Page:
The Politics of Autism includes an extensive discussion of insurance and Medicaid services for people with intellectual and developmental disabilities.
“We think there are 11,000 people with autism in Mississippi,” said Jim Moore, director of autism solutions at Canopy Children’s Solutions in Jackson and the chairman of the Mississippi Autism Board. “We have less than 60 providers.”Mississippi ranks dead last in community living standards for Americans with intellectual and developmental disabilities
The research has shown that applied behavior analysis-based therapy can radically change the trajectory for a child with autism, Moore said. Especially if children with autism can receive intensive therapy early, they will need much less support in special education services in public schools and in social services as adults, saving the state money in the long run.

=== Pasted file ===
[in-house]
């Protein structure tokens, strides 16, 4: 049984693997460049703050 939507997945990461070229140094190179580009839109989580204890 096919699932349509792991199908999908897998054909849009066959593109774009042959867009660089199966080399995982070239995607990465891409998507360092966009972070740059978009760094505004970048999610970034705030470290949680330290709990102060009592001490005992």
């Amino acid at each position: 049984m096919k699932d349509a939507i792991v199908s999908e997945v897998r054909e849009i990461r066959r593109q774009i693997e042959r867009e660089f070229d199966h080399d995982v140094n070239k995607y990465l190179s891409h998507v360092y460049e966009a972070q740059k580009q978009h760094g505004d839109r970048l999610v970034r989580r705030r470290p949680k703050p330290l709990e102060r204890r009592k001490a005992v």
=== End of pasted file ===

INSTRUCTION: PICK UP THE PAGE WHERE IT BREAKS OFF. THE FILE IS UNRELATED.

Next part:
“The Centers for Disease Control and the American Medical Association not only consider it the best practice, but the gold standard,” Moore said.
The Medicaid reimbursement, which runs just over $30 an hour, doesn’t stretch to cover the costs, Moore said. States with similar demographics to Mississippi have Medicaid rates that are nearly double that level. As a result, there are currently only five autism centers accepting Mississippi Medicaid – the centers in Tupelo and West Point, Canopy in Jackson and two on the Gulf Coast.
“It’s extraordinarily hard not only to give that best treatment but keep the lights on,” Moore said.